It’s just science: Users don’t pay attention to security messages

Thanks to a recent study, scientists may have confirmed what those in IT have long known: Users will most likely ignore security prompts that pop up on their screens. 

By taking MRIs of users exposed to warning messages, researchers showed that after just one repeated warning, users’ visual processing took a precipitous drop. After several repeated warnings, the effects were even less noticeable.

Put simply, if they see a pop-up warning, they might pay attention the first time; each subsequent time, not so much.

Keep it fresh

These findings will be reported at the upcoming Association for Computer Machinery CHI 2015 conference. But here’s where we break from the scientific findings and expound on the topic as a whole.

The truth is that any security message you get out there has a limited shelf-life. Threats change quickly. Even evergreen topics like phishing emails undergo myriad changes that make them more and more difficult to nail down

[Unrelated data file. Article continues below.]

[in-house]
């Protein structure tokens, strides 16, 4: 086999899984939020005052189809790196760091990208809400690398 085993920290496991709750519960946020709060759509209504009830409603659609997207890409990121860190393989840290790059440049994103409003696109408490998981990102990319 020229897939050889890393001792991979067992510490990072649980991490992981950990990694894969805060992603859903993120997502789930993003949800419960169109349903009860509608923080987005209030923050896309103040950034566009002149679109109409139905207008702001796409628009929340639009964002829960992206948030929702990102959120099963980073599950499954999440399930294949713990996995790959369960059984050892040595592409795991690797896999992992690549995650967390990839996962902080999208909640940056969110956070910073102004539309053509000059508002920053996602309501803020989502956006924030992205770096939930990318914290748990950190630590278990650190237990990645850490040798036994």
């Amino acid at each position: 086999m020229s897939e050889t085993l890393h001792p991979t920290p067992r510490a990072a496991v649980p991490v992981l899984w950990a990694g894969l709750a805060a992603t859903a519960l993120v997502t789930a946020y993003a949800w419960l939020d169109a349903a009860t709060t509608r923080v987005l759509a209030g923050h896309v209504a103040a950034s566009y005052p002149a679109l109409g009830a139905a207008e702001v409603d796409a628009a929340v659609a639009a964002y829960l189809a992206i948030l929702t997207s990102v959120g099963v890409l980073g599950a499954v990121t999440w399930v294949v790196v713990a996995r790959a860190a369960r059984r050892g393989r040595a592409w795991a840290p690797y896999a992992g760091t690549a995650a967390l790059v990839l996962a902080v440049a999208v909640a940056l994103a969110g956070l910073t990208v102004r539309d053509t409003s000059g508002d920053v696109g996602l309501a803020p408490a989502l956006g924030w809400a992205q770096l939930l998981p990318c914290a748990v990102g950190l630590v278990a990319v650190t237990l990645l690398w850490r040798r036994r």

And the killer security presentation you made last year will go completely unheeded this year if people feel like they’ve heard it all before.

Mix it up

The best security messages are:

  • Delivered through various channels. An annual security meeting in a classroom won’t protect users year-round, but a weekly email on security could also be deleted. Use every tool available: in-person meetings, talks with individual departments, emails, quizzes, interactive sessions, classroom training, etc. If the message comes in a variety of ways and from different people, users are more likely to absorb the info.
  • Tailored to your people. Training on security won’t be one-size-fits-all. For it to be a success, you need to start by knowing what level the information you present should be on and then give a wide variety of security advice that fits that level of understanding. There could be tiers of information for more or less security-aware users.

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